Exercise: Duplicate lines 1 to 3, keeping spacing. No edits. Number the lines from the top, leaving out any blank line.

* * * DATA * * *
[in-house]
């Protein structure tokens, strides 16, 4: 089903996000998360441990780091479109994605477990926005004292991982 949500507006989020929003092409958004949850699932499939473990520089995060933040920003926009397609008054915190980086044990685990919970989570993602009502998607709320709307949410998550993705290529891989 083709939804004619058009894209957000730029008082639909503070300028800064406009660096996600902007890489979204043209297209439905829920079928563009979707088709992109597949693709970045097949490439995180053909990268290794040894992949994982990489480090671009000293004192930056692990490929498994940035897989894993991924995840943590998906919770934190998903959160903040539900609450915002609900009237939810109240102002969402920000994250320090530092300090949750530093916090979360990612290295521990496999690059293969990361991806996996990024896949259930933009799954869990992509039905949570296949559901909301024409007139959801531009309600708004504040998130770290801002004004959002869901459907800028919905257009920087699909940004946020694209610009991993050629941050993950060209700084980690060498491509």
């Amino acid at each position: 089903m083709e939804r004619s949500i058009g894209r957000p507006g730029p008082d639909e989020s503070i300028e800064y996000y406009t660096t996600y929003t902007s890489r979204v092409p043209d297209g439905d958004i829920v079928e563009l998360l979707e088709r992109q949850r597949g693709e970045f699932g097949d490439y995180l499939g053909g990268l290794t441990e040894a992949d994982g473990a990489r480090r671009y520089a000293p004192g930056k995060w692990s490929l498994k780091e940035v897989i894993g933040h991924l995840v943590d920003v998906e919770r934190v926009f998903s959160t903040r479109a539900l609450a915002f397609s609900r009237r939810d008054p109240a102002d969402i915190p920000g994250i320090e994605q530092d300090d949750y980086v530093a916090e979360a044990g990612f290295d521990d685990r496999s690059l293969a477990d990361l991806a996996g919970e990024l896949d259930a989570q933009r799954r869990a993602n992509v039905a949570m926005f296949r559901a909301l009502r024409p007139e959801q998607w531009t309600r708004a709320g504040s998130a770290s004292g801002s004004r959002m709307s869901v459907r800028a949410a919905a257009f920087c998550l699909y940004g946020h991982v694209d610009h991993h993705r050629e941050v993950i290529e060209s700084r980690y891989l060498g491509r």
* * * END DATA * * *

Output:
[in-house]
């Protein structure tokens, strides 16, 4: 089903996000998360441990780091479109994605477990926005004292991982 949500507006989020929003092409958004949850699932499939473990520089995060933040920003926009397609008054915190980086044990685990919970989570993602009502998607709320709307949410998550993705290529891989 083709939804004619058009894209957000730029008082639909503070300028800064406009660096996600902007890489979204043209297209439905829920079928563009979707088709992109597949693709970045097949490439995180053909990268290794040894992949994982990489480090671009000293004192930056692990490929498994940035897989894993991924995840943590998906919770934190998903959160903040539900609450915002609900009237939810109240102002969402920000994250320090530092300090949750530093916090979360990612290295521990496999690059293969990361991806996996990024896949259930933009799954869990992509039905949570296949559901909301024409007139959801531009309600708004504040998130770290801002004004959002869901459907800028919905257009920087699909940004946020694209610009991993050629941050993950060209700084980690060498491509």
């Amino acid at each position: 089903m083709e939804r004619s949500i058009g894209r957000p507006g730029p008082d639909e989020s503070i300028e800064y996000y406009t660096t996600y929003t902007s890489r979204v092409p043209d297209g439905d958004i829920v079928e563009l998360l979707e088709r992109q949850r597949g693709e970045f699932g097949d490439y995180l499939g053909g990268l290794t441990e040894a992949d994982g473990a990489r480090r671009y520089a000293p004192g930056k995060w692990s490929l498994k780091e940035v897989i894993g933040h991924l995840v943590d920003v998906e919770r934190v926009f998903s959160t903040r479109a539900l609450a915002f397609s609900r009237r939810d008054p109240a102002d969402i915190p920000g994250i320090e994605q530092d300090d949750y980086v530093a916090e979360a044990g990612f290295d521990d685990r496999s690059l293969a477990d990361l991806a996996g919970e990024l896949d259930a989570q933009r799954r869990a993602n992509v039905a949570m926005f296949r559901a909301l009502r024409p007139e959801q998607w531009t309600r708004a709320g504040s998130a770290s004292g801002s004004r959002m709307s869901v459907r800028a949410a919905a257009f920087c998550l699909y940004g946020h991982v694209d610009h991993h993705r050629e941050v993950i290529e060209s700084r980690y891989l060498g491509r």